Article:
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Compliance and Control

Tips for Reducing Audit Cycle Time

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July 29, 2019

Former IAPG member Michelle DeBella shares cycle time tips; simplify and don’t fear escalation.

Organization-collaboration 209The longer it takes to complete an audit, the less impact it is likely to have, especially for new and rapidly growing companies, prompting internal audit’s struggle to reduce the audit cycle time.

Michelle DeBella addressed that issue at a recent IAPG meeting, borrowing from her experience running internal audit (IA) at Uber, and earlier for a long stint at Hewlett Packard Enterprise and HP Inc. (HP).

“We invest a lot of our time and talent in audits, and if we don’t get audit results in a timely fashion, their impact can be lost,” Ms. DeBella said. “Really dynamic companies don’t want audit results as a scorecard of what they did, but to show them what they can work on and where the risks lie. And they need that information in a timely fashion to put into their budget and planning processes.”

Shorter is better. Long audits can drain the audit team’s sense of engagement and excitement about what they’re doing and its focus, and they tend to be inefficient, wasting already limited resources, Ms. DeBella said. She then provided “process accelerator” tips on the “how” and “what” to audit. Changing how to audit is “low-hanging fruit,” she said, but also challenging because people are used to the existing approach.

Simplicity is key. At Uber, her team standardized the audit scoping and planning form, making it easy to fill out and as multipurpose as possible by minimizing the narrative and instead providing boxes to check and/or simple-text entry. She said she also supports standardizing and simplifying the audit report.

“I believe if you put word on paper, somebody must review it. So every additional word adds to cycle time,” Ms. DeBella said. She added that in a global company where English is not everyone’s first language, a highly narrative report can be difficult to understand or even produce, slowing the process and reducing the impact. Plus, fewer words mean fewer errors and less time-consuming wordsmithing by stakeholders.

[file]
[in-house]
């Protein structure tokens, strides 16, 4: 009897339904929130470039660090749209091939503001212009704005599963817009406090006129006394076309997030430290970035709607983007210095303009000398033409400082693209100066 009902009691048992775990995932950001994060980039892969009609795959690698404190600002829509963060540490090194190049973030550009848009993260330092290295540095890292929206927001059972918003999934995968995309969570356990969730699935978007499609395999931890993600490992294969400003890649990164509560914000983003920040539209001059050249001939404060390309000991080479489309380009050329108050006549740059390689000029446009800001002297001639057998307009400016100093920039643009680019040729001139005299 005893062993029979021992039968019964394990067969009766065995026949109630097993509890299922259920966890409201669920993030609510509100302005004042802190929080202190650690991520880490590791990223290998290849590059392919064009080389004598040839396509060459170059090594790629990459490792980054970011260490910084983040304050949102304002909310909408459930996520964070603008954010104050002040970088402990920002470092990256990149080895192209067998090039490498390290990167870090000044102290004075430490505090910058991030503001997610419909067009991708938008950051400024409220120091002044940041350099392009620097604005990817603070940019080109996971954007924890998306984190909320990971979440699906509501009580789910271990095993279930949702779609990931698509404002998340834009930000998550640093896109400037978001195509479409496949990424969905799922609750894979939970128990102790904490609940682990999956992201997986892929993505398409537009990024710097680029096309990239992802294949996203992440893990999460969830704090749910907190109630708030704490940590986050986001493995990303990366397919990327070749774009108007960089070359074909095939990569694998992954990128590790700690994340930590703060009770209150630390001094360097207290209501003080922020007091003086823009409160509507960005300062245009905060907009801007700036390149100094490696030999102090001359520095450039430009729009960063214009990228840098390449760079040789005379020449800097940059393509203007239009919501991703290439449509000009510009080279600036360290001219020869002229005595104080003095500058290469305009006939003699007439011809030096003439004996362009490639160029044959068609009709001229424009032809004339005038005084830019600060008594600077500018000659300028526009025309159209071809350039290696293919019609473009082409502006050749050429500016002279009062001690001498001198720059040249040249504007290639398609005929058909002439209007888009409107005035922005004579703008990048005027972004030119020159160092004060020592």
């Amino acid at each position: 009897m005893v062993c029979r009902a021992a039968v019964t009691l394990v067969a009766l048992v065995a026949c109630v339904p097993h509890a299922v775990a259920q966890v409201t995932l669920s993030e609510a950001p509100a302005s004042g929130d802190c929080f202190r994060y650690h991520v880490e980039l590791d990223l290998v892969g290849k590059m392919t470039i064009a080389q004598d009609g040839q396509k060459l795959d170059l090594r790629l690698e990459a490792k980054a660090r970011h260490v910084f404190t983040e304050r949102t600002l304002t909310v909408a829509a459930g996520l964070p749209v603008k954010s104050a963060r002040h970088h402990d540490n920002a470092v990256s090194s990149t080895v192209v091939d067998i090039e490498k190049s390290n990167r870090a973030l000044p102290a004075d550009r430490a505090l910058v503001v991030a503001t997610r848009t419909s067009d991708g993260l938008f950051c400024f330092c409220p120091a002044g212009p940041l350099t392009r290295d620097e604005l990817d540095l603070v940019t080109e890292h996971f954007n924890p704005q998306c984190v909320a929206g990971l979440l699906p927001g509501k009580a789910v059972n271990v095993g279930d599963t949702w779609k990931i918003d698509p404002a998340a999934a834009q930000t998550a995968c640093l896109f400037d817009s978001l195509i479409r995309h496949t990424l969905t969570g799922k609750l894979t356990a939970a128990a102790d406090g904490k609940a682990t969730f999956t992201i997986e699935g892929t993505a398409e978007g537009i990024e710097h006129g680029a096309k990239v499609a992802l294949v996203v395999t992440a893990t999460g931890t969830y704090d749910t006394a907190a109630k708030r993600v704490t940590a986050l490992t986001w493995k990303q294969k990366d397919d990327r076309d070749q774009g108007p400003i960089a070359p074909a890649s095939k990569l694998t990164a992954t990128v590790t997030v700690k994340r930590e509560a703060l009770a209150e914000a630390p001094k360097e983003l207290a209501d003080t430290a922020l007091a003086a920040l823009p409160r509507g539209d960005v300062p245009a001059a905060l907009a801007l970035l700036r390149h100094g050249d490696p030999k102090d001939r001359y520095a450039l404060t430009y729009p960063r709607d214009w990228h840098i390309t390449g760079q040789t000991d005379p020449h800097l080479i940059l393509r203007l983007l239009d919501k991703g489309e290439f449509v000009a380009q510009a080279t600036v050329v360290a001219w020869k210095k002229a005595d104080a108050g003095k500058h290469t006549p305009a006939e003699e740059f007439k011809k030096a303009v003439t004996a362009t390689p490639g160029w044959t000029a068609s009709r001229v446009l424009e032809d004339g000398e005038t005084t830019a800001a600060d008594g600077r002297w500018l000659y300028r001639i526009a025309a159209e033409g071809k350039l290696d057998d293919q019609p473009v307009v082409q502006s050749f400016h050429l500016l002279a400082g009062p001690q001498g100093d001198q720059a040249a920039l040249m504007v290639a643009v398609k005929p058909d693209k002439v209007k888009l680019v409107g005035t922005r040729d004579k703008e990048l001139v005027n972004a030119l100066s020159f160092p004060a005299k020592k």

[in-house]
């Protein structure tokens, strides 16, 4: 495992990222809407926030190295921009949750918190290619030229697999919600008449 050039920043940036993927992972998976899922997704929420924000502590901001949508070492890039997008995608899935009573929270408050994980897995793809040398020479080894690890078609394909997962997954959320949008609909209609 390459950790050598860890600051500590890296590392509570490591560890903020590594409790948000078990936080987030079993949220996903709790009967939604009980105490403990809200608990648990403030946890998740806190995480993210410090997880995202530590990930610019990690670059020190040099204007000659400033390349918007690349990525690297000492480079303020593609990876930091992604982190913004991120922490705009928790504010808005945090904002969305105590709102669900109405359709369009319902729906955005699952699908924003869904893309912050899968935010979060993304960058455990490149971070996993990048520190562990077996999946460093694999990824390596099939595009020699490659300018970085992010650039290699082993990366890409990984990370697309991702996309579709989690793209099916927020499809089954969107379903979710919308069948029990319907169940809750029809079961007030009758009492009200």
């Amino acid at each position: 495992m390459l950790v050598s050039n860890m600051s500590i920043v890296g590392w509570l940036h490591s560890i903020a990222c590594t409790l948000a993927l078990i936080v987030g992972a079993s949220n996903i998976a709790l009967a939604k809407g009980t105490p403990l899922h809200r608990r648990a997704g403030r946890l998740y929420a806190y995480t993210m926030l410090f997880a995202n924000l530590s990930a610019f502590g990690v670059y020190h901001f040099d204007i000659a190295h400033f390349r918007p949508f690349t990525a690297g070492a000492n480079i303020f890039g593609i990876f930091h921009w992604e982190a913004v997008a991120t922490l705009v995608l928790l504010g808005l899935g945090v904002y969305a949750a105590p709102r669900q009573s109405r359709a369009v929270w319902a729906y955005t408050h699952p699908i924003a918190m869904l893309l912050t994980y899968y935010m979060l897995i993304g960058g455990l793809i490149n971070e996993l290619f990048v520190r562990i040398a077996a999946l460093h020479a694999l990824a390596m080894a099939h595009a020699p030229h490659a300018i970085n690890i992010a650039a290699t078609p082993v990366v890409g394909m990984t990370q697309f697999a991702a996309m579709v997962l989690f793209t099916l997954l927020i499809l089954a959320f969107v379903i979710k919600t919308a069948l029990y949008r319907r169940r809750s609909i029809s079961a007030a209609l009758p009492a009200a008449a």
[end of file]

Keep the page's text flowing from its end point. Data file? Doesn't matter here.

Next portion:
“You can pursue audit reports that have the same look and feel, but you can make them relevant to stakeholders in very different areas: legal, technology, accounting, engineering, etc.,” she said.

At rapidly growing Uber, her team agreed to keep the audit report very simple: a one-page executive summary and one page of metrics to help convey the size and scale of the business. To avoid delays from an issue owner inquiring about an issue, detailed issue information and testing attributes were captured on a separate form. Simplifying the report template, she said, also reduces variability and the need for chief audit executive (CAE) review of the full report.

Ongoing remediation. Ms. DeBella added that her HP team sought to dispel the notion that remediation can only occur after the audit, sometimes resulting in a “gotcha” scenario whether intended or not. Instead, Ms. DeBella said, it is more efficient for IA to offer results as the audit progresses, enabling management to implement remediation plans along the way.

Rely on IA staff. Most participants in the IAPG meeting acknowledged reviewing every report, but that can slow the process. Ms. DeBella said that, based on risk, she removes herself from certain review cycles, such as reports for audits with few issues, and instead relies on her directors to put out quality reports.